How to have "Good Posture"?
Have LOTS of them!
“Ugh. My posture is terrible.”
“I know I need to work more on my posture.”
“My posture is giving me back pain, but I'm just too lazy to fix it.”
“I hate my posture.”
I've heard these statements so many times in my massage office. Lovely, intelligent adults, berating themselves. They're disappointed with their lack of self-discipline, and blaming back pain, hip pain, and lots of other things on their “bad posture.”
Here's the thing, though.
Back pain is only very loosely connected to posture.
WHAT'S THAT, YOU SAY?
Briefly, if “poor” posture really caused back pain, MOST of the people who slump or hitch or look down a lot (as you would at a phone or a computer) would have similarly tight muscles.
If certain muscles were actually tight in everyone exhibiting a certain posture, and those people tended to have certain problems, then it would make sense to try to loosen those muscles specifically. But they aren’t, and they don’t, so it doesn’t.
Posture starts with what you've got (your own body and its tendencies): for instance, I was born missing one rib. Seriously. Thanks, mom. That means that while my spine may be straight, I'll never have even shoulders. No matter how “straight” I stand up. You have your own quirks.
Then we must take into account what is done to you by your surroundings: Gravity doesn't stop pulling, so we all deal with that, and then there's your work and life. Some of us do massage, and a lot of you sit at desks. Some play violin or video games. Some cut down trees or spackle things. Golf, volleyball, spelunking, you name it. All of these things require body positioning that may or may not be comfortable, and we adapt.
Next, we have to remember how our brains and personalities and emotions affect how we hold ourselves. Personally, I hold my body MUCH differently when I walk into an orchestra rehearsal as principal flute (relaxed, confident, like a leader) than when I walk in to a visit with my tax lady (apologetic, in awe of her brains, hesitant). When we're happy, we “stand happy.” When we're anxious or depressed or sad, that is reflected in our body.
Last, there are temporary things that can affect us, like sitting on a bar stool, talking to a friend for an evening, not noticing how twisted your torso is. You'll feel that (and the martini you drank) in the morning. This is classic “I slept funny and now my neck hurts.”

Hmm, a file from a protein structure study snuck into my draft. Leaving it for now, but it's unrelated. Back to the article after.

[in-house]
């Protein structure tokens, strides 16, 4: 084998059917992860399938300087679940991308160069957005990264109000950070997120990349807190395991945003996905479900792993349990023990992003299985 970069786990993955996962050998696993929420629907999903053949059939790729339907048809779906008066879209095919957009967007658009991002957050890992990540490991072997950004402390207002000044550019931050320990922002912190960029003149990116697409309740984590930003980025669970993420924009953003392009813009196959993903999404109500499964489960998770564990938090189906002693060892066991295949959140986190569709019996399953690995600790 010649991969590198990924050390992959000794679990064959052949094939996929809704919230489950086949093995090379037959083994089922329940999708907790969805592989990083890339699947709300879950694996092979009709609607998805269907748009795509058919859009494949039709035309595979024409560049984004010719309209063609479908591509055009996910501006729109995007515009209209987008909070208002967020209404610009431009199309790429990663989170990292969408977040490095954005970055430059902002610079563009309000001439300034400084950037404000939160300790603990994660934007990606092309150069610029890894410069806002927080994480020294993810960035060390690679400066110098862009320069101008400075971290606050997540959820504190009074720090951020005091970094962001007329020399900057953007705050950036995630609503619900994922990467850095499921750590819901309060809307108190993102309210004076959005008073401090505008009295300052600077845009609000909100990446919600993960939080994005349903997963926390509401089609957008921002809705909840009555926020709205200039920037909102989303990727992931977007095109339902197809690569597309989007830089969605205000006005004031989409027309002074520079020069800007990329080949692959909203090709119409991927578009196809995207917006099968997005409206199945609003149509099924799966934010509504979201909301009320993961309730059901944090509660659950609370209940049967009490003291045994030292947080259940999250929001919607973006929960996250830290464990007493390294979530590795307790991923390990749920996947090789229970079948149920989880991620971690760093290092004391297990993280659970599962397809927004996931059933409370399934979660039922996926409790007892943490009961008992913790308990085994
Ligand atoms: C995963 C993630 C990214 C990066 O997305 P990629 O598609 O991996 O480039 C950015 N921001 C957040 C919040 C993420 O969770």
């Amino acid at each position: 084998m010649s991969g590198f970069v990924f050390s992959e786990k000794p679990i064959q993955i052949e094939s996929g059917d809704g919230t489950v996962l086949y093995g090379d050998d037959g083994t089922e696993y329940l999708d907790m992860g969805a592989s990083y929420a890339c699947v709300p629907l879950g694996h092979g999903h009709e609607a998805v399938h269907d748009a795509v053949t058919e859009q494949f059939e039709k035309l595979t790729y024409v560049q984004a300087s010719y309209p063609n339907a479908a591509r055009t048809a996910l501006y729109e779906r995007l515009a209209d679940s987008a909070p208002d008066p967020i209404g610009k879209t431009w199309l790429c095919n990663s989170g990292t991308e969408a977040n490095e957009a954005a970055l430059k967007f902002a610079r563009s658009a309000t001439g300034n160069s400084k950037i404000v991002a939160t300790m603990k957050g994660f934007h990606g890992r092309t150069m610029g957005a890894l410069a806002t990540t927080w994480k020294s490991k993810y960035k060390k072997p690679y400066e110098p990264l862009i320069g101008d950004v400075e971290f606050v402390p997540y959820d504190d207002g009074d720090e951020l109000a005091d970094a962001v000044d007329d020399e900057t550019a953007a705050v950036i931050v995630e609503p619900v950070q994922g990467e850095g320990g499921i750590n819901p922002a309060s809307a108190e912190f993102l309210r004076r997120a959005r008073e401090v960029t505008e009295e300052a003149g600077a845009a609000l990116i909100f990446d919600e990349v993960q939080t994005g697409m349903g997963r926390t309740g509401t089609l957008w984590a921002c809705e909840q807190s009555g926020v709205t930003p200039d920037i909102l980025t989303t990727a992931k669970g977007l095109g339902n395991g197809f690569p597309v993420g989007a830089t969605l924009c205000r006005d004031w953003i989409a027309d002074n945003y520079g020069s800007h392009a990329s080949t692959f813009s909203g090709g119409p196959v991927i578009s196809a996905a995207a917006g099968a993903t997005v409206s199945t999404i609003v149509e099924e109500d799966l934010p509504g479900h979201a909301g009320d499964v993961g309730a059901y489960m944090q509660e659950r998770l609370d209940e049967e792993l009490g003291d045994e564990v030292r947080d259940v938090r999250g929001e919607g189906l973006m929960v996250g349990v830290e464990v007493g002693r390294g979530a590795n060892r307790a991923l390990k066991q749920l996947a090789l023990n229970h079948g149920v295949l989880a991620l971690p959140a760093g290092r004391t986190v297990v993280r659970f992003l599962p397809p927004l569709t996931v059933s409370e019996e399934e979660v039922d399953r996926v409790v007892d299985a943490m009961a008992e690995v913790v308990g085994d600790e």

What to do?
First, stop pathologizing posture.
You're not bad because your shoulders curve forward sometimes. You're not lazy because you let your head move forward as you read your Kindle. You're human.
If you have things you can fix, fix them. Move your monitor up a bit. Rearrange the pillows, ask to be seated at a table instead of the bar, put a pillow on your lap or chest to rest the Kindle on up higher.
When you can't change things, adapt. If you play the violin, and always have to kind of hike a shoulder and angle your chin, spend some time lowering the shoulder and un-angling your chin. Set a timer for every 10 minutes during practice sessions and stretch. During rests in orchestra, move your head and shoulder and arms a bit (don't be weird, though) to help your body.
When your mood is affecting your body, pay attention. There is something to the whole “fake it until you make it” thing. If you're anxious, try holding your body like someone who is confident for a bit. See if it helps. Depressed, experiment with a bounce in your step. It couldn't hurt, and it might help.
Most important of all, hold your body in MANY POSTURES.
What does that look like?
Imagine a little kid. They pretend they're a dinosaur with a big, heavy, spiky tail. Do that. Not when the boss is looking, perhaps, but maybe in the elevator.
Bend over. Arch backwards! Try leaning a few degrees to the right. Move your body in ways it doesn't usually go. Crouch! Kneel. Shimmy. Just doing a little, many times during the day, will help keep your body happy.
Please stop telling yourself that your “bad” posture is causing trouble. It's only bad because it's your only one! You can't live on just carrots or just ice cream – variety is REQUIRED. Even in posture.